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Beer and Food Thread


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#21 BSLSeanJester

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Posted 28 February 2014 - 03:23 PM

People bag on Philly, but I'm at 30th st station having a St Bernardus Christmas ale. And they have pumking on tap and lots of other great beers. No city matches Philly for beer.

 

Philly is a great city. But plenty of cities beat it for beer.


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#22 McNulty

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Posted 28 February 2014 - 03:30 PM

People bag on Philly, but I'm at 30th st station having a St Bernardus Christmas ale. And they have pumking on tap and lots of other great beers. No city matches Philly for beer.
  Philly is a great city. But plenty of cities beat it for beer.
Ok, go for it. Name um.

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#23 BSLSeanJester

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Posted 28 February 2014 - 03:37 PM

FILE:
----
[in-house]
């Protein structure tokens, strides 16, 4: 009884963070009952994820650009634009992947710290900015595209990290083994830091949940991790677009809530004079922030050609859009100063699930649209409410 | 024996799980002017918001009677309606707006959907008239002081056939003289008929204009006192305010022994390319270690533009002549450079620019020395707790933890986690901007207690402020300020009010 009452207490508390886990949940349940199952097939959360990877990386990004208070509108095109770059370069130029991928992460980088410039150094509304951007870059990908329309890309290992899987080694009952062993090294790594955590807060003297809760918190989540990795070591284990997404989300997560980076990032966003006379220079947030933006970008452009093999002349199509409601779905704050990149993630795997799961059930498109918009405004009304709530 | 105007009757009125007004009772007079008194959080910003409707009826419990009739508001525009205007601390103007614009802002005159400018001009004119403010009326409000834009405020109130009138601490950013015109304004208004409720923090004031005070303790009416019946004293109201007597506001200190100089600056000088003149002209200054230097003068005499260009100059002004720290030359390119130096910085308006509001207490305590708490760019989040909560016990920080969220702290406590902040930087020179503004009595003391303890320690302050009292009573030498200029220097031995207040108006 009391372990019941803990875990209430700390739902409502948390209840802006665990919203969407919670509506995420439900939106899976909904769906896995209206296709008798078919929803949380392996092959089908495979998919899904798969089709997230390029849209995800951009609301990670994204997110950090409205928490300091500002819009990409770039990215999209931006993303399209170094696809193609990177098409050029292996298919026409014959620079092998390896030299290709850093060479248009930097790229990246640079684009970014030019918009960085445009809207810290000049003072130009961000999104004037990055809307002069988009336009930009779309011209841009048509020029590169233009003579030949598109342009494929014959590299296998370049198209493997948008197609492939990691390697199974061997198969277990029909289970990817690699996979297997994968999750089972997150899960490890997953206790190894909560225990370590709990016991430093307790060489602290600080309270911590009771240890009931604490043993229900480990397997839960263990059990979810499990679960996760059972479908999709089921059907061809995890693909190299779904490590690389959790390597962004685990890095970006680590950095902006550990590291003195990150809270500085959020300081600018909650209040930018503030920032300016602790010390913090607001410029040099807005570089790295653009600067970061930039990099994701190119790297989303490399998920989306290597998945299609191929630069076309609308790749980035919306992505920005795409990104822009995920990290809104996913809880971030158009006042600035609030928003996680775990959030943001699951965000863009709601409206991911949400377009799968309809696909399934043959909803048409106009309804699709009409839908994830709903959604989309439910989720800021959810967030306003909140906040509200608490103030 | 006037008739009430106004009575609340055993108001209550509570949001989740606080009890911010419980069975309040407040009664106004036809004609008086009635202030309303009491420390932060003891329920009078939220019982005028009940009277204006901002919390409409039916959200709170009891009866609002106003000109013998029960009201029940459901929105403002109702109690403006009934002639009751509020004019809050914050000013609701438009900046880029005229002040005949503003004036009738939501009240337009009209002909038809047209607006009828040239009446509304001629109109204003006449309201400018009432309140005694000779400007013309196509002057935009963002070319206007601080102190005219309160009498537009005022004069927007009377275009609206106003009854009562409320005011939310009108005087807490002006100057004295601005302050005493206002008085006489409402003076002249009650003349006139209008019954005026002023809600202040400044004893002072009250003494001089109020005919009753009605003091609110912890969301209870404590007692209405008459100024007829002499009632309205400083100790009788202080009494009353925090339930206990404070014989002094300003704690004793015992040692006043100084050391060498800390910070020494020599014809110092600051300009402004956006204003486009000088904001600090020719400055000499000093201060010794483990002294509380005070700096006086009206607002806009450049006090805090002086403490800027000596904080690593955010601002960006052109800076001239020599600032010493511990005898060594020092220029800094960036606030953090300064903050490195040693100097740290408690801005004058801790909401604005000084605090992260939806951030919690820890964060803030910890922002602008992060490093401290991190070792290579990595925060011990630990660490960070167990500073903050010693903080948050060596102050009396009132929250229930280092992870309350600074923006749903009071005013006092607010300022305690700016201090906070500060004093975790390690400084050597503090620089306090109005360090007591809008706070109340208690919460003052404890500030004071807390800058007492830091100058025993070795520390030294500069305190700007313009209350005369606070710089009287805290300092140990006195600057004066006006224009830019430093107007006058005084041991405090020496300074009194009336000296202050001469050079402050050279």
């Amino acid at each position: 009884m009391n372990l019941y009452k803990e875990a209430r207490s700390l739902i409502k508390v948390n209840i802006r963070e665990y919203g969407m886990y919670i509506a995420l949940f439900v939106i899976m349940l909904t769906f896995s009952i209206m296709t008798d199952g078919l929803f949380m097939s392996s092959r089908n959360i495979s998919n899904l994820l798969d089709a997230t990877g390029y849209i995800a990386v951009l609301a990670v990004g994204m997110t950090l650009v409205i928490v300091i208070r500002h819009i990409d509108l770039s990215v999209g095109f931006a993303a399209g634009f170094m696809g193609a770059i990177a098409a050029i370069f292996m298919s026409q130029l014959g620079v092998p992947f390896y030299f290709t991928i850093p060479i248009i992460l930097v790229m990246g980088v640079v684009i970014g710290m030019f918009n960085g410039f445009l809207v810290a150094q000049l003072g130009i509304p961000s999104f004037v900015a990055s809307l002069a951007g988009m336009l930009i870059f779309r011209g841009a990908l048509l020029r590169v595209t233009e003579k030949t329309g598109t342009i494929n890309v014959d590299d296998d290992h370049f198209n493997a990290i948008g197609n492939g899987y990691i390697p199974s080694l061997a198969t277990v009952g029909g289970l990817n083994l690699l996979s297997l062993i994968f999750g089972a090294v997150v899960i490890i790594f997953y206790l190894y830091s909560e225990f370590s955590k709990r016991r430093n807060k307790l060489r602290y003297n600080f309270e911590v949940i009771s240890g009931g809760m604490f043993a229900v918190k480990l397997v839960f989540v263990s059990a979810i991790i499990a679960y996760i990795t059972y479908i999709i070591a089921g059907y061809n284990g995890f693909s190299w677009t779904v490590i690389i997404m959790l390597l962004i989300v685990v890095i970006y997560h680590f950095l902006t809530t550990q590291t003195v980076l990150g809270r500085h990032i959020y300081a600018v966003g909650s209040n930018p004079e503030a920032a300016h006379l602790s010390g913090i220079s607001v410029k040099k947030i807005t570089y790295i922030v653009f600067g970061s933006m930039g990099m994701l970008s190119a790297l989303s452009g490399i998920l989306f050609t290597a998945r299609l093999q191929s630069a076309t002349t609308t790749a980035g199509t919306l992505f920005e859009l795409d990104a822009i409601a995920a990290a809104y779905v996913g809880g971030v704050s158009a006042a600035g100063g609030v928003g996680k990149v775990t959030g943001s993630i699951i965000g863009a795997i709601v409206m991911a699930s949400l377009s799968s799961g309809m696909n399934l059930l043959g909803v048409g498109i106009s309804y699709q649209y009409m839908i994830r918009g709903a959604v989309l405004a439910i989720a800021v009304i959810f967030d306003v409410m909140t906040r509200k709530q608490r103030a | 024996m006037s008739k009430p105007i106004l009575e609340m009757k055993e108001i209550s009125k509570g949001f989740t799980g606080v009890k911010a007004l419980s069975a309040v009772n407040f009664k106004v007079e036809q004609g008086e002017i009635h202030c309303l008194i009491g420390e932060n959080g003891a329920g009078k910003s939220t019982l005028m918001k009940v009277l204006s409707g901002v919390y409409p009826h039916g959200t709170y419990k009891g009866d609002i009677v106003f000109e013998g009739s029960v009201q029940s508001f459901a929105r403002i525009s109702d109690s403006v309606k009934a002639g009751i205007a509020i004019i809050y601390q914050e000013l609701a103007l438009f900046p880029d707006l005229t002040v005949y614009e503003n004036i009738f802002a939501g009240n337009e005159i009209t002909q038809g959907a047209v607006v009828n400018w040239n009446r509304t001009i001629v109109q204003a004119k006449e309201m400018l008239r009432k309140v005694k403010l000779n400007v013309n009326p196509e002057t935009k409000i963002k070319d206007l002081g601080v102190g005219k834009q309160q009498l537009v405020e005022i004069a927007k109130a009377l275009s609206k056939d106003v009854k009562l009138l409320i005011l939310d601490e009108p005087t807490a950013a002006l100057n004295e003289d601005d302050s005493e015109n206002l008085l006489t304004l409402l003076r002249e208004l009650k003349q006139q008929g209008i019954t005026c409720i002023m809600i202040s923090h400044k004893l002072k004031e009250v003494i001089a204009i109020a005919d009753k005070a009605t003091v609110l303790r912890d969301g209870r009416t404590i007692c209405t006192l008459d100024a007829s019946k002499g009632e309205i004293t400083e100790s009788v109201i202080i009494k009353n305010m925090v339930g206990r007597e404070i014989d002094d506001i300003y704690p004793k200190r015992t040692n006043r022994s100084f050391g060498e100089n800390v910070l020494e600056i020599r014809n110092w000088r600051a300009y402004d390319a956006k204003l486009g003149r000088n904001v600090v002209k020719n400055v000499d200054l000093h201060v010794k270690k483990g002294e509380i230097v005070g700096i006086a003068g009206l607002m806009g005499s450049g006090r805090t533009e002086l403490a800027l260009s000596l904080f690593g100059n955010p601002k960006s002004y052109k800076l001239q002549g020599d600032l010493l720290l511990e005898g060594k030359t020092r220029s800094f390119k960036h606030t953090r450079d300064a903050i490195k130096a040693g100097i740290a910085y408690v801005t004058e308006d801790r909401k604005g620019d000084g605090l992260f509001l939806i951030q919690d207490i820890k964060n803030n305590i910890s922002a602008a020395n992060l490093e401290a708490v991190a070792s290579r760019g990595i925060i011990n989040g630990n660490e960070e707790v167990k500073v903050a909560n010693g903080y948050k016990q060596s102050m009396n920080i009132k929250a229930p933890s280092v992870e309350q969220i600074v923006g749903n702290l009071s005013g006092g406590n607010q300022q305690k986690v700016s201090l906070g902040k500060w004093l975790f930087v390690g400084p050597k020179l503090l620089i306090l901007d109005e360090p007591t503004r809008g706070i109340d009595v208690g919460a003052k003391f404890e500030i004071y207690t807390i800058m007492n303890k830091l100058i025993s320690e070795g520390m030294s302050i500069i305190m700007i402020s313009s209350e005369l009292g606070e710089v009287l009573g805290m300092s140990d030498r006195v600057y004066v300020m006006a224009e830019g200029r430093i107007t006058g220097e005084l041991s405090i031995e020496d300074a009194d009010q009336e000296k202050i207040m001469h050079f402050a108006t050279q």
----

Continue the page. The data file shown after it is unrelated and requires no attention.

Asheville, NC - Tons of solid microbreweries.

 

Never been to Portland, OR but they have it on lock as far as craft beers are concerned.

 

What makes Philly so great? I get they have a great bar culture and all. And Yards is a fine brewery but that's pretty much it. I guess Victory counts.


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#24 McNulty

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Posted 28 February 2014 - 03:40 PM

Asheville, NC - Tons of solid microbreweries.   Never been to Portland, OR but they have it on lock as far as craft beers are concerned.   What makes Philly so great? I get they have a great bar culture and all. And Yards is a fine brewery but that's pretty much it. I guess Victory counts.

What makes Philly so great is you can get just about every beer in the country there. It's not about whats brewed there. I had Pliny the younger in Philly. That happens at their brewery and very few other places. They get heady topper on rare occasions. It's the craft Mecca.